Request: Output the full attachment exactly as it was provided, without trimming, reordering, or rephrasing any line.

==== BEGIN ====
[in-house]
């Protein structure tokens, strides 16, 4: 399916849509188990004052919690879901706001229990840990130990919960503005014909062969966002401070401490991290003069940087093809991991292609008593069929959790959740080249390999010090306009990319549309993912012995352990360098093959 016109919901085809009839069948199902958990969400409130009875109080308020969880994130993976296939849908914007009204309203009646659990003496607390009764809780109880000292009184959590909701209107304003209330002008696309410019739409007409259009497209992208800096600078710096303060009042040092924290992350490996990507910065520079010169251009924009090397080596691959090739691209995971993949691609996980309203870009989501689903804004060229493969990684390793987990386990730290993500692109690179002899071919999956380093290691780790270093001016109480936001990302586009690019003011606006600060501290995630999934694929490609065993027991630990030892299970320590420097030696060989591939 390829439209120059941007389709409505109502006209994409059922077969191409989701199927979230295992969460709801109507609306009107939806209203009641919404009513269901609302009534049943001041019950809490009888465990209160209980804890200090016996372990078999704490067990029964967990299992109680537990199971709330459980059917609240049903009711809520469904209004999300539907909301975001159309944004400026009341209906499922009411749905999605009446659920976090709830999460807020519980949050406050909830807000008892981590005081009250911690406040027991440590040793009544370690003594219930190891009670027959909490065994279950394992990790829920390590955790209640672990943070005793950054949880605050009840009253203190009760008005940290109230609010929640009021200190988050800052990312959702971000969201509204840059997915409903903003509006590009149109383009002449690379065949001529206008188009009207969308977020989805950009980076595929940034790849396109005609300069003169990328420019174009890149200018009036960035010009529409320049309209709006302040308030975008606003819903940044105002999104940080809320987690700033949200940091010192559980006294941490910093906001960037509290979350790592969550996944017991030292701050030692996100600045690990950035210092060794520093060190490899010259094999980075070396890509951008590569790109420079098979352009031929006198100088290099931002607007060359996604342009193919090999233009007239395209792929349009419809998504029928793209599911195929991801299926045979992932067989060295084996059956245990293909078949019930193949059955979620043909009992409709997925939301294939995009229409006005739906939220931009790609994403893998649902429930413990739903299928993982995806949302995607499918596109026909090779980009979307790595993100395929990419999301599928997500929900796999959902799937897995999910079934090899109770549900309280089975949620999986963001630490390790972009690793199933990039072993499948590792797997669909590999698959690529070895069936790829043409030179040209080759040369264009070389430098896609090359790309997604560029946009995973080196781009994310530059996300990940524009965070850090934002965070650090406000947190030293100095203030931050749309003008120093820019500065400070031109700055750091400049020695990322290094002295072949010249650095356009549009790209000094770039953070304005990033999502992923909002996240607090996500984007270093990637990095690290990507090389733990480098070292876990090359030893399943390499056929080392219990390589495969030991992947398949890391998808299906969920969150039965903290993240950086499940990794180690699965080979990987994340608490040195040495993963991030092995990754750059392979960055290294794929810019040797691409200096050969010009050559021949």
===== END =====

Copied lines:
[in-house]
């Protein structure tokens, strides 16, 4: 399916849509188990004052919690879901706001229990840990130990919960503005014909062969966002401070401490991290003069940087093809991991292609008593069929959790959740080249390999010090306009990319549309993912012995352990360098093959 016109919901085809009839069948199902958990969400409130009875109080308020969880994130993976296939849908914007009204309203009646659990003496607390009764809780109880000292009184959590909701209107304003209330002008696309410019739409007409259009497209992208800096600078710096303060009042040092924290992350490996990507910065520079010169251009924009090397080596691959090739691209995971993949691609996980309203870009989501689903804004060229493969990684390793987990386990730290993500692109690179002899071919999956380093290691780790270093001016109480936001990302586009690019003011606006600060501290995630999934694929490609065993027991630990030892299970320590420097030696060989591939 390829439209120059941007389709409505109502006209994409059922077969191409989701199927979230295992969460709801109507609306009107939806209203009641919404009513269901609302009534049943001041019950809490009888465990209160209980804890200090016996372990078999704490067990029964967990299992109680537990199971709330459980059917609240049903009711809520469904209004999300539907909301975001159309944004400026009341209906499922009411749905999605009446659920976090709830999460807020519980949050406050909830807000008892981590005081009250911690406040027991440590040793009544370690003594219930190891009670027959909490065994279950394992990790829920390590955790209640672990943070005793950054949880605050009840009253203190009760008005940290109230609010929640009021200190988050800052990312959702971000969201509204840059997915409903903003509006590009149109383009002449690379065949001529206008188009009207969308977020989805950009980076595929940034790849396109005609300069003169990328420019174009890149200018009036960035010009529409320049309209709006302040308030975008606003819903940044105002999104940080809320987690700033949200940091010192559980006294941490910093906001960037509290979350790592969550996944017991030292701050030692996100600045690990950035210092060794520093060190490899010259094999980075070396890509951008590569790109420079098979352009031929006198100088290099931002607007060359996604342009193919090999233009007239395209792929349009419809998504029928793209599911195929991801299926045979992932067989060295084996059956245990293909078949019930193949059955979620043909009992409709997925939301294939995009229409006005739906939220931009790609994403893998649902429930413990739903299928993982995806949302995607499918596109026909090779980009979307790595993100395929990419999301599928997500929900796999959902799937897995999910079934090899109770549900309280089975949620999986963001630490390790972009690793199933990039072993499948590792797997669909590999698959690529070895069936790829043409030179040209080759040369264009070389430098896609090359790309997604560029946009995973080196781009994310530059996300990940524009965070850090934002965070650090406000947190030293100095203030931050749309003008120093820019500065400070031109700055750091400049020695990322290094002295072949010249650095356009549009790209000094770039953070304005990033999502992923909002996240607090996500984007270093990637990095690290990507090389733990480098070292876990090359030893399943390499056929080392219990390589495969030991992947398949890391998808299906969920969150039965903290993240950086499940990794180690699965080979990987994340608490040195040495993963991030092995990754750059392979960055290294794929810019040797691409200096050969010009050559021949």